INTERVIEW: Action star Brian Thompson on The Terminator

By Louise Bolotin

“He refused to take his bathrobe from the wardrobe lady between takes, he was 100% naked and he had one of the biggest cigars ever. He was completely shaved so his pubic hair wouldn’t show. And he just stood there saying ‘No, I’m fine’.”

Acclaimed sci-fi star Brian Thompson is telling me about shooting the famous scene in The Terminator when Arnie Schwarzenegger walks across naked to a bunch of punks and demands their clothes, before ripping Thompson’s heart out. Thompson is regularly asked if Arnie used a body double, but the answer is no.

“It took a lot of takes. We shot the scene twice but Jim Cameron wasn’t happy with it. He didn’t like the location. Two or three weeks later, I got a call to say ‘We’re reshooting this’ so we got to look at Arnold naked at least a dozen takes, front and back. He loved being naked, he loves attention and adulation”.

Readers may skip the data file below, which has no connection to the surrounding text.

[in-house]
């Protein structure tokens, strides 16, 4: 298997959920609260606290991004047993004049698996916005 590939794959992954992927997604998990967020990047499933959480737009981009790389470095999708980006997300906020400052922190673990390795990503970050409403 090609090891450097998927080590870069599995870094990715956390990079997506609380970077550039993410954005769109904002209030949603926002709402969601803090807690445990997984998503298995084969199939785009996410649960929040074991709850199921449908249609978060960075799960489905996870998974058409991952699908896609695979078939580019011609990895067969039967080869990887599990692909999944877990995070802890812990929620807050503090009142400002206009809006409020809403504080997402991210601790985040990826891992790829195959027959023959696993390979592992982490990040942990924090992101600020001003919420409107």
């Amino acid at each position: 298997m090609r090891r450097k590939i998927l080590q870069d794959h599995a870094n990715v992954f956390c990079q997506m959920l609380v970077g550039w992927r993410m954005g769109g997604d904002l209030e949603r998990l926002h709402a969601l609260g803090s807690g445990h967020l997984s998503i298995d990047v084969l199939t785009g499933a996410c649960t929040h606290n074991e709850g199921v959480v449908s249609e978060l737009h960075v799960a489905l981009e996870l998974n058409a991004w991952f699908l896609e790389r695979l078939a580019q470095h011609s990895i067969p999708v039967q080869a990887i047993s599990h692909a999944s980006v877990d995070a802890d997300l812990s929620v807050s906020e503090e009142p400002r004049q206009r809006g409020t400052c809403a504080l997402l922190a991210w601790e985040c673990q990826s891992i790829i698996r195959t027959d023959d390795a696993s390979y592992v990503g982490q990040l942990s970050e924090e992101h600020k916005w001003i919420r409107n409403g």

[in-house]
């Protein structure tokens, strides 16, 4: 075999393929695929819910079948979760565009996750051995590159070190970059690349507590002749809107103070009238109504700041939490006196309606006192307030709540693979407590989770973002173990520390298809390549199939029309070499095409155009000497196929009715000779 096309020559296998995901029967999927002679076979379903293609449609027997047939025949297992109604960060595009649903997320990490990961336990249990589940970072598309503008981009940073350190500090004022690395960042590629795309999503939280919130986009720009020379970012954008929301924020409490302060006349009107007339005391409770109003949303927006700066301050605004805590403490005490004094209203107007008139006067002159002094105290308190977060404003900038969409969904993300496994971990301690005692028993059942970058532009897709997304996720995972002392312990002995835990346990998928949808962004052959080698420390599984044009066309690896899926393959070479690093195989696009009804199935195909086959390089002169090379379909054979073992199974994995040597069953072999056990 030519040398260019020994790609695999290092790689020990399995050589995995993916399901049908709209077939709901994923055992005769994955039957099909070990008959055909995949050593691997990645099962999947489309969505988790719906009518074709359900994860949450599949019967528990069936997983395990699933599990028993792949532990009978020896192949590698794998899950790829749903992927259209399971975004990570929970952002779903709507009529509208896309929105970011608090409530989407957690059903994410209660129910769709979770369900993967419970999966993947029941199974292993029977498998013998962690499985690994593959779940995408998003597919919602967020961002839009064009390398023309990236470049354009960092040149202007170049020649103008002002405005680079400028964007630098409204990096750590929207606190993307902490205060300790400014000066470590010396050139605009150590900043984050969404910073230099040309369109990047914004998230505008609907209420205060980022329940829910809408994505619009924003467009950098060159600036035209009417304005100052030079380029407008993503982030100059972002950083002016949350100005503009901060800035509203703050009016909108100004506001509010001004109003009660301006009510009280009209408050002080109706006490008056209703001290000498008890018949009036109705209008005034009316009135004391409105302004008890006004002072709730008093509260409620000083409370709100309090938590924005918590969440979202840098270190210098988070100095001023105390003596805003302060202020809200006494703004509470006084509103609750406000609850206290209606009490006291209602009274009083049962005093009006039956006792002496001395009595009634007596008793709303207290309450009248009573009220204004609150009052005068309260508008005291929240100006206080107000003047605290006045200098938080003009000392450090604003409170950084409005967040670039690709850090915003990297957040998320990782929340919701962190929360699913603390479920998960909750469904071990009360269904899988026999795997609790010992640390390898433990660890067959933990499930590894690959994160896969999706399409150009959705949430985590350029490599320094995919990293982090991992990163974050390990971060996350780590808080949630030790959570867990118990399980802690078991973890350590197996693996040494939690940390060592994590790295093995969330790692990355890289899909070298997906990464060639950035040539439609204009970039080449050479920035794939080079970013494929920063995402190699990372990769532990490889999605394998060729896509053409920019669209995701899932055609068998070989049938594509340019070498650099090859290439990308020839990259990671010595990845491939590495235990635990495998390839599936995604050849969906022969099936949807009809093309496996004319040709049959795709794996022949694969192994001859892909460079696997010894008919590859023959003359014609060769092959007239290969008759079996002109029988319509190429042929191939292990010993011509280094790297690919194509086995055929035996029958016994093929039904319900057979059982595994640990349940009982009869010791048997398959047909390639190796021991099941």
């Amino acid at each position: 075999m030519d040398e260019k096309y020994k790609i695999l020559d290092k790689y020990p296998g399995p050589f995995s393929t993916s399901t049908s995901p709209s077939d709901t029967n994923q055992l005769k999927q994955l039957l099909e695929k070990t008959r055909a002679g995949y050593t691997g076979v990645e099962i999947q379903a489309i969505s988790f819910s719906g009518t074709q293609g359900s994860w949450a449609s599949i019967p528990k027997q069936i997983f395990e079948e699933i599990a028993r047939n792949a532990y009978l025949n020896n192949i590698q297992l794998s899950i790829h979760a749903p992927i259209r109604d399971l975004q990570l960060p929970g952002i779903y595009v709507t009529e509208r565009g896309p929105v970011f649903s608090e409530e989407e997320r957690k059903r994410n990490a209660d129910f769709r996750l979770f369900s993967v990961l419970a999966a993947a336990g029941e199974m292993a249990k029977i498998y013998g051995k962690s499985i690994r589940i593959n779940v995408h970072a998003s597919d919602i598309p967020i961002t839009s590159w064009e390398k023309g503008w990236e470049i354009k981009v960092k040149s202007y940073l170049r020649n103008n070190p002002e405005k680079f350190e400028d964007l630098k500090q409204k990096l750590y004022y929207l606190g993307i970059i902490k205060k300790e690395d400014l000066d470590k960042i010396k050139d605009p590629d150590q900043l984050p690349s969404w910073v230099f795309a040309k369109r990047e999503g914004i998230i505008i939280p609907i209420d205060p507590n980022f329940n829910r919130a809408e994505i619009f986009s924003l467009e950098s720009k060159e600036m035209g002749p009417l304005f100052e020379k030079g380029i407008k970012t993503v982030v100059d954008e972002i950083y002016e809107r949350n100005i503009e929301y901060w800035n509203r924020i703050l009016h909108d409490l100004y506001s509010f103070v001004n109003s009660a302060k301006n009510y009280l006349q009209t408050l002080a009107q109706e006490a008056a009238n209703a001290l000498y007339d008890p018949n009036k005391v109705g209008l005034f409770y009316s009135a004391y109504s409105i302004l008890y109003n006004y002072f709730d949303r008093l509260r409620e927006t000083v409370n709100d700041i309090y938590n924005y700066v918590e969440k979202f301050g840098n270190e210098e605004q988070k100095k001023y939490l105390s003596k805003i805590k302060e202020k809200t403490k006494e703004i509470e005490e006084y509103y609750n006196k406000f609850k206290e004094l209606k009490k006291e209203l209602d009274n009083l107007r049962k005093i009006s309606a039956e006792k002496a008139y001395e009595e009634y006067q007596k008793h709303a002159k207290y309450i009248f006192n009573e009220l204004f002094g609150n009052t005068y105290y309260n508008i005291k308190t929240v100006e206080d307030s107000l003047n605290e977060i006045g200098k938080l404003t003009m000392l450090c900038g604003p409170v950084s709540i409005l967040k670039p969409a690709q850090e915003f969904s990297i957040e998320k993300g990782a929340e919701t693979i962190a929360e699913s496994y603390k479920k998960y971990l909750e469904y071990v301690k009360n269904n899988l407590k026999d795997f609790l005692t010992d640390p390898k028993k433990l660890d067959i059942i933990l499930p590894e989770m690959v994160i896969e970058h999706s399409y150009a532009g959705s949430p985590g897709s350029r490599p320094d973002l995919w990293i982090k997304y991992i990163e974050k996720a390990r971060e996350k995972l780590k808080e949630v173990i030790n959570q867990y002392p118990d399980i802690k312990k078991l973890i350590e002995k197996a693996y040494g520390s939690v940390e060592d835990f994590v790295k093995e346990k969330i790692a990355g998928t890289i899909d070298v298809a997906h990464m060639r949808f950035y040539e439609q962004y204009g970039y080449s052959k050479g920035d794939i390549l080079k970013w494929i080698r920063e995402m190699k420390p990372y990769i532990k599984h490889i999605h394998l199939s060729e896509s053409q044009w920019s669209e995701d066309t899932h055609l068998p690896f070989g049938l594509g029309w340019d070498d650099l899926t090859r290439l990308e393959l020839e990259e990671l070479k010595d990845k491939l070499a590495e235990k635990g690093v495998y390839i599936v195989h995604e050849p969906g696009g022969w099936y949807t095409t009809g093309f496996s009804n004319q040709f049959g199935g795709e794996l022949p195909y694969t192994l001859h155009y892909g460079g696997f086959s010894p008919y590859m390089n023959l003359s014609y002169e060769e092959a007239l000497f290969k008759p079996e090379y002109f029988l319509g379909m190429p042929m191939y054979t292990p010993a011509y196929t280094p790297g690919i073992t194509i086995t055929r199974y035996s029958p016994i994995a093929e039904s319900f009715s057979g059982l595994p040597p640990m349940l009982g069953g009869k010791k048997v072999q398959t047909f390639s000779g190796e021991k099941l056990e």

Thompson had only that small part in The Terminator, which launched an illustrious career for him as a sci-fi action hero, but he remains firmly associated with it and happily turns up to special Terminator screenings to sign autographs and chat to enthralled audiences, where he cheerfully whips out a string of unprintable anecdotes about the shoot.

Incredibly, while Terminator was given a Blu-ray release in the US back in 2006, it has only now been released in the UK. Manchester hosted the big screen première for the Blu-ray edition in an old warehouse kitted out to look like the Tech Noir bar where Sarah Connor tries to evade both the Terminator and Kyle. Thompson flew in specially to promote the screening.

For an actor associated with such masculine roles, I ask him if he’s in touch with his feminine side. “I think we’re all in touch with our feminine side. I took a test in college to see what occupations I’d be most suited to and the counsellor was very nervous when he told me I was not suited for any male occupations. I’m absolutely in touch with my feminine side – I’m way more sensitive than my girlfriend, I have to pull her emotions out of her!”